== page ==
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Drew Gilpin Faust, The Creation of Confederate Nationalism:  Ideology and Identity in the Civil War South (1988)


Drew Gilpin Faust, The Creation of Confederate Nationalism:  Ideology and Identity in the Civil War South (1988)


In her book, The Creation of Confederate Nationalism (1988), Drew Gilpin Faust explores how southerners sought to create nationalism for their new country. Faust demonstrates how prominent Confederates used religion to help create a cultural base to gain support to carry out a political platform. However, as the Civil War evolved, the substance of the Confederate nationalism enhanced discourse among southerners, particularly with the sins of extortion and slavery reform. Eventually, the problems and contradictions that occurred with the two sins demonstrated why Confederate nationalism failed; its foundation was too weak. Faust uses a wide variety of sources, from Confederate elites, religious figures throughout the South and even the common woman at home during the Civil War to support her stance. 


Faust lays out clearly in the fourth chapter, “’God Will Not Be Mocked’: Confederate Nationalism and Slavery Reform,” at the start of the war people in the South were fighting for mainly one thing and one thing only, slavery. As Faust argues in her book, “Leaders of the secession movement across the South cited slavery as the most compelling reason for southern independence.”  Faust even quoted Confederate Vice President Alexander Stepehens as saying, slavery was the “corner-stone” of the new nation. Faust clearly asserts the role of slavery in Confederate civilians supporting the Confederate cause.  (Faust 1988, 59)


Faust could have greatly added to her argument if she would have provided sources from Confederate soldiers discussing how a lack of Confederate nationalism affected them, since they were the ones fighting. Faust alludes this when she notes that women could write and tell their husbands to desert. This argument would add to Faust’s belief that the lack of a strong sense of nationalism throughout the Civil War led to the South’s defeat. Without the addition of other sources from soldiers, the lack of strong nationalism is only a part of why the South lost, in addition to a lack of resources, soldiers, and adequate leadership.


Faust, Drew G.


Drew Gilpin Faust, The Creation of Confederate Nationalism: Ideology and Identity in the Civil War South (Baton Rouge, LA: Louisiana State University Press, 1988).



Original Format



Curiously, historians have tended to understate the importance of slavery within southern consciousness during the war. In part, this may be because in postbellum decades many southerners themselves disavowed slavery as a major cause of the conflict. Like former Confederate vice-president Alexander Stephens, they instead stressed political or constitutional considerations, which seemed more palatable, even honorable, after emancipation had become a fait accompli. And recent scholarly work, while in many cases emphasizing the institutional importance of slavery, has not fully explored its place within the more subjective realm of Confederate thought. Paul Escott’s 1978 study of Jefferson Davis, for example, emphasized the Confederate president’s relegation of the slavery issue to a “subordinate positions” within Confederate ideology, and Michael Johnson has advanced a similar interpretation of secessionists in Georgia. There has been little treatment of the ideology of slavery within the Confederacy, even though during the war years, many Confederates, like Alexander Stephens himself, hailed the peculiar institution as the new nation’s “corner-stone.” And scholars have neglected as well the way in which popular culture echoed the concerns of these official spokesmen. Historians have focused on the joint disintegration of the formation of Confederate national identity. Jefferson Davis, rendered progressively more sensitive to slavery’s worldwide unpopularity by the reports of Confederate diplomats in Europe, may have de-emphasized its centrality to the southern cause pragmatic reasons; but Confederates addressing national, rather than international, audiences did not follow this example. Although Frank Vandiver, among others. Has seen Alexander Stephens’ position as the exception to the “moderate posture struck by every other Confederate” on the slave question, Davis, not Stephens, was in reality the anomaly.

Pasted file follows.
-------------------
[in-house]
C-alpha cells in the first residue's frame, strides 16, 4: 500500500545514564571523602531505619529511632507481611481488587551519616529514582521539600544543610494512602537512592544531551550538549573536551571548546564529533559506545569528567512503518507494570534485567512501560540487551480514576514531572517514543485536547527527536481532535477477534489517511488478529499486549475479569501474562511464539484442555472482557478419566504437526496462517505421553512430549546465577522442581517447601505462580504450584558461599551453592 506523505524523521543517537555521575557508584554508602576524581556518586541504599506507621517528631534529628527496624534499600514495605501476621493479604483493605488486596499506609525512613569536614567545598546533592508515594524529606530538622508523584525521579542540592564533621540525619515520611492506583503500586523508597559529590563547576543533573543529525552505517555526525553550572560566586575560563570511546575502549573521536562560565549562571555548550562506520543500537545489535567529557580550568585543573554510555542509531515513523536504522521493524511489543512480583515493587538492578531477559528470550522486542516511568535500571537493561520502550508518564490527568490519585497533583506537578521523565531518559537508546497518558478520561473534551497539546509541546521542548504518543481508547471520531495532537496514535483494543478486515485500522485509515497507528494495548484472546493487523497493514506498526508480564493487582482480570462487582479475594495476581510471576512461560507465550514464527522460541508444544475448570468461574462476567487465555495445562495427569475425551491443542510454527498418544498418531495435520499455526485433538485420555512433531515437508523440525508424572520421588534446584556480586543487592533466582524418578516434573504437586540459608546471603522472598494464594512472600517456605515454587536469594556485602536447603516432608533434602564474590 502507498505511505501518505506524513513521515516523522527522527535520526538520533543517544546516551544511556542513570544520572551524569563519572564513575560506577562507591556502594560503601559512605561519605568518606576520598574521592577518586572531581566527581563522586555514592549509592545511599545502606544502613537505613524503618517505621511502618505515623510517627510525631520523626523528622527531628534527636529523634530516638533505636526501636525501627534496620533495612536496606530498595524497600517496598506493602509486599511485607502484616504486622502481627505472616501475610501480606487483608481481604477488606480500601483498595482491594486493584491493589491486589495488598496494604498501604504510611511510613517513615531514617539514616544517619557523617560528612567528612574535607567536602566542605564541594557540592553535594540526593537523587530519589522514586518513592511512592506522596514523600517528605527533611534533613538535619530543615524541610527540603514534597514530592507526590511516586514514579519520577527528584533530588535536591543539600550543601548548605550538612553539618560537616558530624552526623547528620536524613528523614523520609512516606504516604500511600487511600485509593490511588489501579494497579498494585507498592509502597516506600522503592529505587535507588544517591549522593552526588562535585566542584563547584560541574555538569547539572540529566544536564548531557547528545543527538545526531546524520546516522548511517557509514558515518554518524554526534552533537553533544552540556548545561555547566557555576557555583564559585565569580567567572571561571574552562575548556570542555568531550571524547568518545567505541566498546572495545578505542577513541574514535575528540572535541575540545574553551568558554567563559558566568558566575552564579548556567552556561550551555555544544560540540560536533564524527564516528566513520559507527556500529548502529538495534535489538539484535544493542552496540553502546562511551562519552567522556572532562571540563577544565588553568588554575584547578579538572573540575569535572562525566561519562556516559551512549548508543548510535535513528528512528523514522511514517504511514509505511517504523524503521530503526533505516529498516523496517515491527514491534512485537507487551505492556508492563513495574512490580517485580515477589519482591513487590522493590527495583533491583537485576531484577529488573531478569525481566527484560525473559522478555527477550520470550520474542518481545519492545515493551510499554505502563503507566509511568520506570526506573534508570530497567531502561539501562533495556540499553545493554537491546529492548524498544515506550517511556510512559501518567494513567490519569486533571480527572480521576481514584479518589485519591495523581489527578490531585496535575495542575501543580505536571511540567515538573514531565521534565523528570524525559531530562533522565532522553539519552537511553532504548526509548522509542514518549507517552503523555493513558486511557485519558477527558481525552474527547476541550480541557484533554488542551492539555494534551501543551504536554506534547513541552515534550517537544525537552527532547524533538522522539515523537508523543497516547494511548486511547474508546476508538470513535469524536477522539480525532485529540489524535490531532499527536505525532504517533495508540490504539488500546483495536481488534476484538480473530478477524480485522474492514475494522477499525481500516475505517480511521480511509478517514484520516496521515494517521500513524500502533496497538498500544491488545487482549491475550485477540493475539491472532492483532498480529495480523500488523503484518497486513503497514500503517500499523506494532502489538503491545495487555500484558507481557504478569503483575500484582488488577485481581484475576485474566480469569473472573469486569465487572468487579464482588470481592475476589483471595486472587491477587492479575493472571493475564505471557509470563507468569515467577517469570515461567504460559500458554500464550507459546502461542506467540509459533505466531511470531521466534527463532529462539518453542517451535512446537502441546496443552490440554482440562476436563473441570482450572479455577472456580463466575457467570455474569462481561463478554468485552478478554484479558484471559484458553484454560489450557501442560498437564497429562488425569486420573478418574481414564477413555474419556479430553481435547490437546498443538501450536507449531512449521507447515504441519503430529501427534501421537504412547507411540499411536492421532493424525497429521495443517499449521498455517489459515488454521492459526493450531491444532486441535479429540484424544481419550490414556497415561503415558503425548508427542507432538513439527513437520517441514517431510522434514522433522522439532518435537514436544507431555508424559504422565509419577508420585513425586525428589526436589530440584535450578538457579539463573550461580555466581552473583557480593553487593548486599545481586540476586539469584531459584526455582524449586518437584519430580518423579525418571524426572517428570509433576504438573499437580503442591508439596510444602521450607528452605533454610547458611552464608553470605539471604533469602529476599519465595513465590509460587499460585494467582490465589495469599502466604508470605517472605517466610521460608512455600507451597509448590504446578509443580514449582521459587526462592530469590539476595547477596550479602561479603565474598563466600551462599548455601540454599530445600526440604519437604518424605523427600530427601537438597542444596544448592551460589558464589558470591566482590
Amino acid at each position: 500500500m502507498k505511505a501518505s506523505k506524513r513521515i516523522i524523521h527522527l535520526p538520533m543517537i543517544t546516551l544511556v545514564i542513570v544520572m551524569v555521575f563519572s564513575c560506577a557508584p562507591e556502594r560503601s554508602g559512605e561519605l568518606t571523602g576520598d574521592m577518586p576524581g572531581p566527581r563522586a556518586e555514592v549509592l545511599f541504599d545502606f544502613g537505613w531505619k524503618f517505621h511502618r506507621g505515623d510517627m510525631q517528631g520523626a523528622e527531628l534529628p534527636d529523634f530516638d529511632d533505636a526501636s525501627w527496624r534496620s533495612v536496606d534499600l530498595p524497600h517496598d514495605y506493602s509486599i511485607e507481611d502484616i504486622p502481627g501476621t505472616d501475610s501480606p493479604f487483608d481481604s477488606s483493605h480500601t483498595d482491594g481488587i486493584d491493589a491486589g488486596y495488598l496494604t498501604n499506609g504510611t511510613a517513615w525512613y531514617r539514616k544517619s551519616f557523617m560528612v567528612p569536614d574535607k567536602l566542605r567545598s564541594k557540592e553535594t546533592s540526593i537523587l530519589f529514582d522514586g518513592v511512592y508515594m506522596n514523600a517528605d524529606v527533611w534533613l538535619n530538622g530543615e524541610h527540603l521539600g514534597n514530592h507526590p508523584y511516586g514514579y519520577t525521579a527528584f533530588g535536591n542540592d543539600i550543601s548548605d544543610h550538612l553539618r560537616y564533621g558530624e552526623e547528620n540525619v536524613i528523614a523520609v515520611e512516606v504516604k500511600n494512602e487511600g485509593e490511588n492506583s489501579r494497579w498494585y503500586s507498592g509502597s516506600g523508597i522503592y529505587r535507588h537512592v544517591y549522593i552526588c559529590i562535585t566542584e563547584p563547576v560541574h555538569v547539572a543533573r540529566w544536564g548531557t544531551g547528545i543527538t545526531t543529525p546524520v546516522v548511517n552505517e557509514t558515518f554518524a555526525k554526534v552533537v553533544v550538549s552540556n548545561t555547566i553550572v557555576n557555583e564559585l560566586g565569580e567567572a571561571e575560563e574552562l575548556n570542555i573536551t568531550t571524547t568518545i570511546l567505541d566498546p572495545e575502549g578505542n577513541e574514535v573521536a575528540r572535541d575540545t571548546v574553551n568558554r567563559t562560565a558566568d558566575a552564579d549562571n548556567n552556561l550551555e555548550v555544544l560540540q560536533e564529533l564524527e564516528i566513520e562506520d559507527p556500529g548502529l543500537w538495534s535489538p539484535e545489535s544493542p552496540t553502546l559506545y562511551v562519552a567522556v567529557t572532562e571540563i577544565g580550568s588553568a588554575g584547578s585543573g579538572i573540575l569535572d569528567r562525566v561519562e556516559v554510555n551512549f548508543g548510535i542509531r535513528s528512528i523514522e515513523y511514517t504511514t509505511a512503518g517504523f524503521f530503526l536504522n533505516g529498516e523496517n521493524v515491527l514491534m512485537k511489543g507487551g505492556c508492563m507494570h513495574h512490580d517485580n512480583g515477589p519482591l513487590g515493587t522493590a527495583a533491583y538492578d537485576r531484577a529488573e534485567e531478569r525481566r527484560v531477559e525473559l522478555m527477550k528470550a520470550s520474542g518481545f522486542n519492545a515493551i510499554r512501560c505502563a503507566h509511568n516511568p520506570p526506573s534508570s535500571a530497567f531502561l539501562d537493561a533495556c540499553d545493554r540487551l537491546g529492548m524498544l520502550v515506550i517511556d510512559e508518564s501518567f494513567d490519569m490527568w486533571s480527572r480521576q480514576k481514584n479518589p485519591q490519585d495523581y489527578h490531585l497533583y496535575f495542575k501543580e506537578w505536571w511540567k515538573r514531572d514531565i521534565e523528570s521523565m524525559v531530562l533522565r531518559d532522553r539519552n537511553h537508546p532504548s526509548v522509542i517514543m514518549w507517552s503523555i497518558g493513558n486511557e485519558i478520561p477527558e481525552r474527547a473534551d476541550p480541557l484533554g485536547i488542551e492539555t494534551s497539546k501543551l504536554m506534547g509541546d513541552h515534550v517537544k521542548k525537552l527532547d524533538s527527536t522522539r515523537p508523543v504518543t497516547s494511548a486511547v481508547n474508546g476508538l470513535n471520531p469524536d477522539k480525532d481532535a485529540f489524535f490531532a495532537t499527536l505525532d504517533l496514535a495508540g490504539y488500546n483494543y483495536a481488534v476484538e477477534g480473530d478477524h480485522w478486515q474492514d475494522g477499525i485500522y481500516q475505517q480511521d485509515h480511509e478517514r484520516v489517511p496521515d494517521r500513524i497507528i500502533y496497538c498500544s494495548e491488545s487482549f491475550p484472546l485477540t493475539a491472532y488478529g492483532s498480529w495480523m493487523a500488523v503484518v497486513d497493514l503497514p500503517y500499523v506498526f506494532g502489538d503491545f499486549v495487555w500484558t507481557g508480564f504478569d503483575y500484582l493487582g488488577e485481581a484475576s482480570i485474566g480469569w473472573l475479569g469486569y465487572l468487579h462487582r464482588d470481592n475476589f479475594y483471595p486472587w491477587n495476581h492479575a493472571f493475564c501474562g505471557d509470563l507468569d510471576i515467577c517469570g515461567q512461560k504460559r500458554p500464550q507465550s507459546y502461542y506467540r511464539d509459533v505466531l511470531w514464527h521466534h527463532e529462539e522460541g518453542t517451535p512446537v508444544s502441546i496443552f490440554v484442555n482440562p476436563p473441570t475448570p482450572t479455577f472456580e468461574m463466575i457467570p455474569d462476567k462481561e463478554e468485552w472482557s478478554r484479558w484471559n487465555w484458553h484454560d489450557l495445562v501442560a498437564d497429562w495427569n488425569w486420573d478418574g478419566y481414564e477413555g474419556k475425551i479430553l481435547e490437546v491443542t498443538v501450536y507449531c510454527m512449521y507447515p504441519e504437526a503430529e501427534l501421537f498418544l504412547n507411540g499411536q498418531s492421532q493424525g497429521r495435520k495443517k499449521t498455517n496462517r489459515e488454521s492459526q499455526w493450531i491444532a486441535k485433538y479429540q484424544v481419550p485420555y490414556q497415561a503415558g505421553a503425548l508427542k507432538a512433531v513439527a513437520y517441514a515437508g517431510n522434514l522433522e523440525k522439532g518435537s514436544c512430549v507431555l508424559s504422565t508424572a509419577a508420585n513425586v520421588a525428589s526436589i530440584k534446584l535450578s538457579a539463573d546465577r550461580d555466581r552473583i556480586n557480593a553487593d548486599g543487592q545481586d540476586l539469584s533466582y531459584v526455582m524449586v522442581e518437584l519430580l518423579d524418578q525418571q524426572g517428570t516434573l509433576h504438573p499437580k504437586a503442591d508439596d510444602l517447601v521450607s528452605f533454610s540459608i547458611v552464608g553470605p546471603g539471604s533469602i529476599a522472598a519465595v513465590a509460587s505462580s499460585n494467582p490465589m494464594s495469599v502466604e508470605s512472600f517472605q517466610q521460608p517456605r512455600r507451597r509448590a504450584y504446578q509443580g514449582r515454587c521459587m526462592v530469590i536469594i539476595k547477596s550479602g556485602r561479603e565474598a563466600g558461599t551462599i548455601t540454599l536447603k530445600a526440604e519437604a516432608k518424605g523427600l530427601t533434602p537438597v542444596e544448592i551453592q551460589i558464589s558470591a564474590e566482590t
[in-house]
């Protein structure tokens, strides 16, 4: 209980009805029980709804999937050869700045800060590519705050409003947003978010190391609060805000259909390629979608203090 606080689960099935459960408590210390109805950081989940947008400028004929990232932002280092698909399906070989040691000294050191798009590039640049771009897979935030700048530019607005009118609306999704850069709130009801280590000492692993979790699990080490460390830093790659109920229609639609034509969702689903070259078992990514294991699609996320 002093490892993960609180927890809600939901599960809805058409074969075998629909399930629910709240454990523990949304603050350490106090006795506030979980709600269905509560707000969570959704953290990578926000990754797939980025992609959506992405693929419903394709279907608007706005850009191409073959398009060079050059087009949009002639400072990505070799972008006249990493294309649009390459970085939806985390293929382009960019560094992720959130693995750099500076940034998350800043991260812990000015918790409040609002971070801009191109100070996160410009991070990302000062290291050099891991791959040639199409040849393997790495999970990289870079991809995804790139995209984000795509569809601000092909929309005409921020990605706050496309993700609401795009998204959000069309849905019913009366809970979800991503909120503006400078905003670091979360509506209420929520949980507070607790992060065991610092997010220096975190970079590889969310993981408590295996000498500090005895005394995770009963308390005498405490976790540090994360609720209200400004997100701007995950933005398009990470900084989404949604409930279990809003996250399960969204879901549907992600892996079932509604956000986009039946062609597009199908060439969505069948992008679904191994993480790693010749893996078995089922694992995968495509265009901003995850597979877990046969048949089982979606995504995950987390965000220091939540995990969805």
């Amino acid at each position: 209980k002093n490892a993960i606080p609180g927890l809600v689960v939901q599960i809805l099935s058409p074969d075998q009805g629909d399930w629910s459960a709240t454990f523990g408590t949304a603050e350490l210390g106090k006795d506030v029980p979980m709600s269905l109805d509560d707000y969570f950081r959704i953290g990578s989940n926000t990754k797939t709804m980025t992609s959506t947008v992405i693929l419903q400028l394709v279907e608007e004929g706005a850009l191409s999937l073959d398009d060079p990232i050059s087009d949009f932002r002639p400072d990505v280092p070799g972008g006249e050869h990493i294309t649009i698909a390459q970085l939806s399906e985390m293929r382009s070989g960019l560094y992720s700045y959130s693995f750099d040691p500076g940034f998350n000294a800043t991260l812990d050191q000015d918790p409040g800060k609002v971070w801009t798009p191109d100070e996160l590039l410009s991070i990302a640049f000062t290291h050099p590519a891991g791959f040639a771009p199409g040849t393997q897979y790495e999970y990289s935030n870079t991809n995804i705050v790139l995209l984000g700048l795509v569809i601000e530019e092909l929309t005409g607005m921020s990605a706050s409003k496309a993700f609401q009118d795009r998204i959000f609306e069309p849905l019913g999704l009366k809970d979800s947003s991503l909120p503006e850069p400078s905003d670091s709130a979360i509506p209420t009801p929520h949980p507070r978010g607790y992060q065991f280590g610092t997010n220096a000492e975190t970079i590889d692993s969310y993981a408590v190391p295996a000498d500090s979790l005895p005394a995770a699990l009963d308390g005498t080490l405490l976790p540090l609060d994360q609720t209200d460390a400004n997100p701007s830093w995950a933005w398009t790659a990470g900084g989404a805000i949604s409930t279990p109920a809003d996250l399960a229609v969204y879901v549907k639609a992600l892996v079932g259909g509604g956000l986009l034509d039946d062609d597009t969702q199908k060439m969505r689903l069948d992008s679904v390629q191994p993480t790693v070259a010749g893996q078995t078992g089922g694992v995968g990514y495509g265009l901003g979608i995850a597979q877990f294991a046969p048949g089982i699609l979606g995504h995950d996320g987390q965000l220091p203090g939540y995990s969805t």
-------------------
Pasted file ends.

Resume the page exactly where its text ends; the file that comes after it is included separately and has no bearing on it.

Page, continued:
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Faust, Drew G., Drew Gilpin Faust, The Creation of Confederate Nationalism: Ideology and Identity in the Civil War South (1988), Civil War Era NC, accessed June 16, 2024,